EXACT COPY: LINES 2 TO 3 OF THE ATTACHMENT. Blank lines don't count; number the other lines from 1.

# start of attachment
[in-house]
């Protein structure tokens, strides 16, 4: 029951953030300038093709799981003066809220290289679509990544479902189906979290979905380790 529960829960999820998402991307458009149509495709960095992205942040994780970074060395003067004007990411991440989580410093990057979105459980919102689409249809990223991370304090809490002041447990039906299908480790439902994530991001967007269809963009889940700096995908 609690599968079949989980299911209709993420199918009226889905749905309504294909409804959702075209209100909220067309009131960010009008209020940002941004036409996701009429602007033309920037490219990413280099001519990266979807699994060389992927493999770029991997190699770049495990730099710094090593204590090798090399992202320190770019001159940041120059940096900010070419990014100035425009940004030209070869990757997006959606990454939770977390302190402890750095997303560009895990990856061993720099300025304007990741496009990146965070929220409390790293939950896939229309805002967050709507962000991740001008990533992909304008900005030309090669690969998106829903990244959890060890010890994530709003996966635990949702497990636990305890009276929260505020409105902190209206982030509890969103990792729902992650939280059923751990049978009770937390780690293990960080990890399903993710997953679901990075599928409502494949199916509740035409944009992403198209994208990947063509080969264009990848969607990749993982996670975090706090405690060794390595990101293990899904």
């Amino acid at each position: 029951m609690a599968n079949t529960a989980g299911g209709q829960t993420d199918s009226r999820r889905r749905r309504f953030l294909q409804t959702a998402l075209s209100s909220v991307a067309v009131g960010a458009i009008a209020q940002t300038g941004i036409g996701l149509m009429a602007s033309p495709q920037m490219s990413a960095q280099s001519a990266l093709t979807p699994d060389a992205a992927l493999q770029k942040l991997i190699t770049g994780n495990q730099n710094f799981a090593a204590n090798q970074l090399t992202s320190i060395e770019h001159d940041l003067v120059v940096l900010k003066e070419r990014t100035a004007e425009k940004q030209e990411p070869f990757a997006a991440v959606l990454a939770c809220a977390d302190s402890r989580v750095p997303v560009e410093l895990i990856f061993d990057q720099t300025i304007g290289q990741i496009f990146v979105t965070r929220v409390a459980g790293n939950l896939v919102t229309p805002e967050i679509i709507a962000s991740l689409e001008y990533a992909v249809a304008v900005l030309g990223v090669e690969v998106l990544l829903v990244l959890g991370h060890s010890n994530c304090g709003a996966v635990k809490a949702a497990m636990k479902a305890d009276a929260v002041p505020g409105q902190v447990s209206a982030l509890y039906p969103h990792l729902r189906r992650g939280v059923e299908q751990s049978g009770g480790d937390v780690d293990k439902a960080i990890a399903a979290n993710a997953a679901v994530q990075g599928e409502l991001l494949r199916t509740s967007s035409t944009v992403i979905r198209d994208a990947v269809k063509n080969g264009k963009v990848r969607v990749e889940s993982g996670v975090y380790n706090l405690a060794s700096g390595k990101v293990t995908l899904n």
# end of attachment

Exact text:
């Protein structure tokens, strides 16, 4: 029951953030300038093709799981003066809220290289679509990544479902189906979290979905380790 529960829960999820998402991307458009149509495709960095992205942040994780970074060395003067004007990411991440989580410093990057979105459980919102689409249809990223991370304090809490002041447990039906299908480790439902994530991001967007269809963009889940700096995908 609690599968079949989980299911209709993420199918009226889905749905309504294909409804959702075209209100909220067309009131960010009008209020940002941004036409996701009429602007033309920037490219990413280099001519990266979807699994060389992927493999770029991997190699770049495990730099710094090593204590090798090399992202320190770019001159940041120059940096900010070419990014100035425009940004030209070869990757997006959606990454939770977390302190402890750095997303560009895990990856061993720099300025304007990741496009990146965070929220409390790293939950896939229309805002967050709507962000991740001008990533992909304008900005030309090669690969998106829903990244959890060890010890994530709003996966635990949702497990636990305890009276929260505020409105902190209206982030509890969103990792729902992650939280059923751990049978009770937390780690293990960080990890399903993710997953679901990075599928409502494949199916509740035409944009992403198209994208990947063509080969264009990848969607990749993982996670975090706090405690060794390595990101293990899904």
């Amino acid at each position: 029951m609690a599968n079949t529960a989980g299911g209709q829960t993420d199918s009226r999820r889905r749905r309504f953030l294909q409804t959702a998402l075209s209100s909220v991307a067309v009131g960010a458009i009008a209020q940002t300038g941004i036409g996701l149509m009429a602007s033309p495709q920037m490219s990413a960095q280099s001519a990266l093709t979807p699994d060389a992205a992927l493999q770029k942040l991997i190699t770049g994780n495990q730099n710094f799981a090593a204590n090798q970074l090399t992202s320190i060395e770019h001159d940041l003067v120059v940096l900010k003066e070419r990014t100035a004007e425009k940004q030209e990411p070869f990757a997006a991440v959606l990454a939770c809220a977390d302190s402890r989580v750095p997303v560009e410093l895990i990856f061993d990057q720099t300025i304007g290289q990741i496009f990146v979105t965070r929220v409390a459980g790293n939950l896939v919102t229309p805002e967050i679509i709507a962000s991740l689409e001008y990533a992909v249809a304008v900005l030309g990223v090669e690969v998106l990544l829903v990244l959890g991370h060890s010890n994530c304090g709003a996966v635990k809490a949702a497990m636990k479902a305890d009276a929260v002041p505020g409105q902190v447990s209206a982030l509890y039906p969103h990792l729902r189906r992650g939280v059923e299908q751990s049978g009770g480790d937390v780690d293990k439902a960080i990890a399903a979290n993710a997953a679901v994530q990075g599928e409502l991001l494949r199916t509740s967007s035409t944009v992403i979905r198209d994208a990947v269809k063509n080969g264009k963009v990848r969607v990749e889940s993982g996670v975090y380790n706090l405690a060794s700096g390595k990101v293990t995908l899904n």